Looking for:

Where does the mule deer live
Click here to ENTER


Named for their large, mule-like ears, Mule Deer Odocoileus hemionus are indigenous to western North America and can be grouped into two subspecies of black-tailed deer. Mule Deer are related to White Tailed Deer , a more widely distributed species native to North America, with key differences in range, ear shape, tail color, and antler configuration. The Mule Deer is so named because of its large prominent ears, which are reminiscent of those seen in mules.

They are also sometimes known as the Burro Deer. A large stocky species of deer, Odocoileus hemionus are generally larger in size than their close relative the White Tailed Deer. Males, which are commonly called bucks, are typically larger and heavier than the females or does.

The coat is a grey-ish to reddish-brown color in the summer, while in the winter months it much darker and is a brownish-grey. The under parts are slightly lighter in color than the upper parts. The rump patch is lighter than the rest of the coat, usually a cream or white color. There is also a white patch of fur beneath the throat.

This is more distinct in the males than in the females. Although it is quite long, it is not bushy. In color the tail is white, but has a black tip. The exact coloring of the tail can vary between individuals, with some animals having no black tip.

A well-known subspecies of the Mule Deer is the Black Tailed Deer, which as its name suggests has an all black tail. Mule Deer antlers are shed each year in spring, between January and April.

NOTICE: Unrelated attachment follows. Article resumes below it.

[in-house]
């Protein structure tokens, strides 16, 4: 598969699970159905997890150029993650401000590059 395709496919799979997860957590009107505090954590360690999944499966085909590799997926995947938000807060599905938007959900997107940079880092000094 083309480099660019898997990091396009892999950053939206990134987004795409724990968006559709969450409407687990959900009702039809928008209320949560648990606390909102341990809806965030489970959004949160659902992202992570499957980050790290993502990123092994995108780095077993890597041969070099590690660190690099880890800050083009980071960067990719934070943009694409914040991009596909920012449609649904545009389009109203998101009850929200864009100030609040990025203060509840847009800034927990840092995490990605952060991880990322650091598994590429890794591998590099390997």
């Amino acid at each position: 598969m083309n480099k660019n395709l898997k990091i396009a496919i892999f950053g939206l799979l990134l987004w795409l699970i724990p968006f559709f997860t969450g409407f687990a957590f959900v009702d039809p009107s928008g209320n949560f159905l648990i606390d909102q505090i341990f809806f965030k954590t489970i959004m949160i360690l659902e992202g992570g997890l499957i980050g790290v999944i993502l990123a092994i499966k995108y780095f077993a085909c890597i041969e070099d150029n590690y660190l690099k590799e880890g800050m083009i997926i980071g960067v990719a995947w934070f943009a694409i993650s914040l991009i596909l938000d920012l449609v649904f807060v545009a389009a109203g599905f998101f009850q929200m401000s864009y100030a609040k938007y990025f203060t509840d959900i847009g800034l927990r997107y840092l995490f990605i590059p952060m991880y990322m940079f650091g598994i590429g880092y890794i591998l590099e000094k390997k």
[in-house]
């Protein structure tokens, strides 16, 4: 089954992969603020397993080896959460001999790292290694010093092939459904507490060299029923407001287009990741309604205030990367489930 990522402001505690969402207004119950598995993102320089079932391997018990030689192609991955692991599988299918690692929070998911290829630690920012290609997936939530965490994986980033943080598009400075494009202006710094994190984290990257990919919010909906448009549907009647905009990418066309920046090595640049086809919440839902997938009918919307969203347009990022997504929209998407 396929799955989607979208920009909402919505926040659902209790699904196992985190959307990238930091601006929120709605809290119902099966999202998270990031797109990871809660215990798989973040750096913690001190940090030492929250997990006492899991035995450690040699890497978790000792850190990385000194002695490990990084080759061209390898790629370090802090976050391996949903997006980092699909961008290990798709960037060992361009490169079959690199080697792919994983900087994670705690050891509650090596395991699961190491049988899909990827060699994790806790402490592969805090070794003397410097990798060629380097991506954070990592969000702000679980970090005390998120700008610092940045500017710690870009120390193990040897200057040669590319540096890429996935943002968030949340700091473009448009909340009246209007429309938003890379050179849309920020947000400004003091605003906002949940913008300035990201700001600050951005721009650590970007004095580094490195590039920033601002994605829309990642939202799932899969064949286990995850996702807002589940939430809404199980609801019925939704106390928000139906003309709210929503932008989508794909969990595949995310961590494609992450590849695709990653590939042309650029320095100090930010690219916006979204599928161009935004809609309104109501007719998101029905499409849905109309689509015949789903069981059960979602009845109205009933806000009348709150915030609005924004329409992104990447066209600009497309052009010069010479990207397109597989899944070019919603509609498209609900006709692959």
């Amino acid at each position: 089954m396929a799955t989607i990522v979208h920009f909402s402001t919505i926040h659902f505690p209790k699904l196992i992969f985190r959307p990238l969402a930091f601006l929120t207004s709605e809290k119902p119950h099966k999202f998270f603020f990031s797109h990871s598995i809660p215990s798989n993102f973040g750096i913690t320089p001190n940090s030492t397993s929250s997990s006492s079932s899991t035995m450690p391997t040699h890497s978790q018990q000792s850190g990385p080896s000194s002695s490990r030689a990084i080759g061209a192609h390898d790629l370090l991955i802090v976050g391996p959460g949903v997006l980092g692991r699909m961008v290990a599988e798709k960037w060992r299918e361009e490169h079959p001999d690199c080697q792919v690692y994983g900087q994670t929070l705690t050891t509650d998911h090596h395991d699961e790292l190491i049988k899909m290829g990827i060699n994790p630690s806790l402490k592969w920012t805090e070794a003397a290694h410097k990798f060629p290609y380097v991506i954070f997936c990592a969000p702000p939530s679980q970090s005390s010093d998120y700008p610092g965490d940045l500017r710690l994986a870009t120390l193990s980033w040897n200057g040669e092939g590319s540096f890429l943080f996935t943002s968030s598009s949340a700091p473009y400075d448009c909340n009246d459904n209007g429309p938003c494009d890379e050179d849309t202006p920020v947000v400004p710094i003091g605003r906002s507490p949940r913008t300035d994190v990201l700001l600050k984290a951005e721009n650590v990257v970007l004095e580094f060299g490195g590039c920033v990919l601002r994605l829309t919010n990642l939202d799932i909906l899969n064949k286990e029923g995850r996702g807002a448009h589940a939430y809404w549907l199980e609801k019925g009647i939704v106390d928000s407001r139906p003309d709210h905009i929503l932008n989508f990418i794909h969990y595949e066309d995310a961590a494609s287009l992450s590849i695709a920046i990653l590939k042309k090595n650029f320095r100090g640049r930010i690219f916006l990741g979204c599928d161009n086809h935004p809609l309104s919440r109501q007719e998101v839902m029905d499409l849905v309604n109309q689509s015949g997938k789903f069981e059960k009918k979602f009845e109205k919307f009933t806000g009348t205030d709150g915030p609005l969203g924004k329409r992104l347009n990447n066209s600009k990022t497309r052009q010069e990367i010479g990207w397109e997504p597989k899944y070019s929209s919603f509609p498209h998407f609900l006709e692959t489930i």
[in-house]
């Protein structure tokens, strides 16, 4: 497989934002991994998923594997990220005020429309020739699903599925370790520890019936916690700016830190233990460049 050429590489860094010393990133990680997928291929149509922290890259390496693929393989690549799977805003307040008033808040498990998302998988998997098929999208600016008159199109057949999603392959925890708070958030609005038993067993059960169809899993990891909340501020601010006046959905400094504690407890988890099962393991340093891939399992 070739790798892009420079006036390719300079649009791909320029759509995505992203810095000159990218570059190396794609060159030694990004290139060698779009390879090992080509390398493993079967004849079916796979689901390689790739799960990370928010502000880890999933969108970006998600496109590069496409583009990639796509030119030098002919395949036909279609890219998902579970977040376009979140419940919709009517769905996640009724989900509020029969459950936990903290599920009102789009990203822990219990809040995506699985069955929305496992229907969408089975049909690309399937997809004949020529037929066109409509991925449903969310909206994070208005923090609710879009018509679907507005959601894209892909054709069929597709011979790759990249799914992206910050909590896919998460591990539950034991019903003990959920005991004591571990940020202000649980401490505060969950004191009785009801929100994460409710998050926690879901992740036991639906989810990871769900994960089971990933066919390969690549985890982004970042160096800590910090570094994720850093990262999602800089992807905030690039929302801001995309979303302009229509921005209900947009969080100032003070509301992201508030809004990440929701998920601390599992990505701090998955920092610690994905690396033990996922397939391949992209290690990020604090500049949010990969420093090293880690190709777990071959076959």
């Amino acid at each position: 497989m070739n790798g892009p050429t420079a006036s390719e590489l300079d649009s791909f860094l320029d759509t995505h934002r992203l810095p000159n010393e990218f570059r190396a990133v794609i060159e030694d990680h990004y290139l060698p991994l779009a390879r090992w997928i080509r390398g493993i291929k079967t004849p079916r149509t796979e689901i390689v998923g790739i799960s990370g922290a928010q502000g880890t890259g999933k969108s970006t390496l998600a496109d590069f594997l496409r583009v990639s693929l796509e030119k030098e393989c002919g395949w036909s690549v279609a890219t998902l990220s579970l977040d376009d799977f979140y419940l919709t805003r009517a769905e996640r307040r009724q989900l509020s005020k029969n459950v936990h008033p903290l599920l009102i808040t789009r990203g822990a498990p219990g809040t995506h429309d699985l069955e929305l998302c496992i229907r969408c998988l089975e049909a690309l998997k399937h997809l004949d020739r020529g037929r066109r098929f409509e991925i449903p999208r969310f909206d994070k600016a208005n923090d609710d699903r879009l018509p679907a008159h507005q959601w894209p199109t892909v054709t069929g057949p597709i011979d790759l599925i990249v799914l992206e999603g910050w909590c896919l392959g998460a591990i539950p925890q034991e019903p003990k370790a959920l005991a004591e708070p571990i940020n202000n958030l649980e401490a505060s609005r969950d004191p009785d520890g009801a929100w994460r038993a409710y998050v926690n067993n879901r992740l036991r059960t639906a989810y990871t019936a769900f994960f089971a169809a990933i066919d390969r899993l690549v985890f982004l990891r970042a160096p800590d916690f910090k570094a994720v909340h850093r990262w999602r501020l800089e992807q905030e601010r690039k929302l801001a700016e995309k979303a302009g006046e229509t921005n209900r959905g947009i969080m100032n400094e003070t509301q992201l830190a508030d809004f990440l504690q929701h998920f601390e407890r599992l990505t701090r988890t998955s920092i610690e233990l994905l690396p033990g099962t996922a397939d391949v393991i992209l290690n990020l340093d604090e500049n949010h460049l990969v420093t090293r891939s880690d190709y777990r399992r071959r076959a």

Younger bucks lose them a little later than mature males. The antlers regrow quickly, reaching their full size within days, at which point they shed their velvet. The antlers reach their full size when the buck is usually in there 3rd year. Mature bucks normally have a total of 8 tines, 4 on each antler, although it is common for bucks with fewer tines to be seen.

The antlers branch into equally sized forward and backwards forks. The antlers can be up to 78cm long, and have a breadth of over a metre. The Mule Deer is extremely adaptable in its habitat preferences. They will occupy nearly all types of habitat found among their distribution range.

Unlike the White Tailed Deer, Mule Deer are happy in dry arid locations, and are found in semi-desert and desert areas. They also commonly inhabit hilly and mountainous areas. Mule Deer will also live in woodland areas, but given the choice they prefer dry, open woodland and avoid denser thicker areas of forest some other types of deer prefer.

The Mule Deer has a wide distribution range, and is found over large areas of the western parts of North America.

It can be found as far north as the Canadian Rockies, and its range extends as far south as the Mexican deserts. In the wild they have a maximum lifespan of 10 years, but in captivity they have lived to be as old as 25 years.

How long deer live is generally dictated by the environmental conditions of their surroundings. Mule Deer eat a variety of different foods, including twigs, shoots, grasses, leaves, seeds and berries. They are a selective feeder, and they will choose the most succulent and nutritious shoots and grasses on which to feed. In more woodland areas a greater variety of food will be eaten than in desert areas, where they have fewer options.

Mating is polygamous, with Odocoileus hemionus bucks mating with a number of females each year. The timing of reproduction and the birth of the young varies according to where the deer live. Northerly living Mule Deer have different reproductive cycles from more southerly living animals. Generally the rut takes place around October to mid December. During the rutting period single males are seen in possession of small harems of females, with males competing vigorously for possession of the females.